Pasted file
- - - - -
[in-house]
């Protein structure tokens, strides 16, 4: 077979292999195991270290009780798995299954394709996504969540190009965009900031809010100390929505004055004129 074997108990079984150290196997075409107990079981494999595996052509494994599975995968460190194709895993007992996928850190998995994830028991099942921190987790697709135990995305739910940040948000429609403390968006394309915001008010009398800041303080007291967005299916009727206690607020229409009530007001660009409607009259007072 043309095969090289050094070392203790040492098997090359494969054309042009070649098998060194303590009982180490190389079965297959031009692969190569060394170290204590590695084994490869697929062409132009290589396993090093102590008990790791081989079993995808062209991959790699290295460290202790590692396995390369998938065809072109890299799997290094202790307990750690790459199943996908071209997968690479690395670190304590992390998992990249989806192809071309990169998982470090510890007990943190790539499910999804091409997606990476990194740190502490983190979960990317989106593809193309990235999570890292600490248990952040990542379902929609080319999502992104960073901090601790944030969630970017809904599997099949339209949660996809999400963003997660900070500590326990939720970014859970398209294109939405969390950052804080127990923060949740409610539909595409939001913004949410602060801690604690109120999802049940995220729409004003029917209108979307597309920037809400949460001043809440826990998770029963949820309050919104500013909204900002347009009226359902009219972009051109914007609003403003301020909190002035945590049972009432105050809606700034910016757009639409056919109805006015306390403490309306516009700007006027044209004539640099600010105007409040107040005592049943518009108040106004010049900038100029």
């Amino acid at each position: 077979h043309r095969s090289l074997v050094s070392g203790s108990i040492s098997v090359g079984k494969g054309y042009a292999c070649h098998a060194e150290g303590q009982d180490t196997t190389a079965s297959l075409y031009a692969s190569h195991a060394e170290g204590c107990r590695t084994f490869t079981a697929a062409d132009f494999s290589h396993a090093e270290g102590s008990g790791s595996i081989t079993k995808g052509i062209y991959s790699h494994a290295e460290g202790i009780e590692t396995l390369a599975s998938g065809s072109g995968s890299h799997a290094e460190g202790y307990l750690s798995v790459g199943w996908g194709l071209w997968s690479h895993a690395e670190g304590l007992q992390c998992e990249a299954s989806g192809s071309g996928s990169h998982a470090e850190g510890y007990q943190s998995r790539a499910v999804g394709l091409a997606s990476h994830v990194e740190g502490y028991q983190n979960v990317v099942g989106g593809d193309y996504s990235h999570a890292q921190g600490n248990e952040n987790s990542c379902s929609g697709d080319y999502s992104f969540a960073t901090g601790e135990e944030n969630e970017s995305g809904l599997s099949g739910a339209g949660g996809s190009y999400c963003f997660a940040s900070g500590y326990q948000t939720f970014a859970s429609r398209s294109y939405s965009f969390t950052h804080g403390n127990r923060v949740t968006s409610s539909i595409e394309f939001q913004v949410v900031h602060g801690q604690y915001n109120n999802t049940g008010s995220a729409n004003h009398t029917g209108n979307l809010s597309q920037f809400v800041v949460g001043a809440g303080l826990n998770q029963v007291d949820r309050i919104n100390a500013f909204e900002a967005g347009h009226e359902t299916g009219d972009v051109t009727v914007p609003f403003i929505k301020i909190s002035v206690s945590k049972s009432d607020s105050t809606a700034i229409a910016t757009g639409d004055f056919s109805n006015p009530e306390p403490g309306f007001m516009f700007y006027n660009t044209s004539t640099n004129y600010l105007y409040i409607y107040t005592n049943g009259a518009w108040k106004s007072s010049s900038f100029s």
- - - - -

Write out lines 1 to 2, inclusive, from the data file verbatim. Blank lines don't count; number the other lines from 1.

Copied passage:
[in-house]
């Protein structure tokens, strides 16, 4: 077979292999195991270290009780798995299954394709996504969540190009965009900031809010100390929505004055004129 074997108990079984150290196997075409107990079981494999595996052509494994599975995968460190194709895993007992996928850190998995994830028991099942921190987790697709135990995305739910940040948000429609403390968006394309915001008010009398800041303080007291967005299916009727206690607020229409009530007001660009409607009259007072 043309095969090289050094070392203790040492098997090359494969054309042009070649098998060194303590009982180490190389079965297959031009692969190569060394170290204590590695084994490869697929062409132009290589396993090093102590008990790791081989079993995808062209991959790699290295460290202790590692396995390369998938065809072109890299799997290094202790307990750690790459199943996908071209997968690479690395670190304590992390998992990249989806192809071309990169998982470090510890007990943190790539499910999804091409997606990476990194740190502490983190979960990317989106593809193309990235999570890292600490248990952040990542379902929609080319999502992104960073901090601790944030969630970017809904599997099949339209949660996809999400963003997660900070500590326990939720970014859970398209294109939405969390950052804080127990923060949740409610539909595409939001913004949410602060801690604690109120999802049940995220729409004003029917209108979307597309920037809400949460001043809440826990998770029963949820309050919104500013909204900002347009009226359902009219972009051109914007609003403003301020909190002035945590049972009432105050809606700034910016757009639409056919109805006015306390403490309306516009700007006027044209004539640099600010105007409040107040005592049943518009108040106004010049900038100029």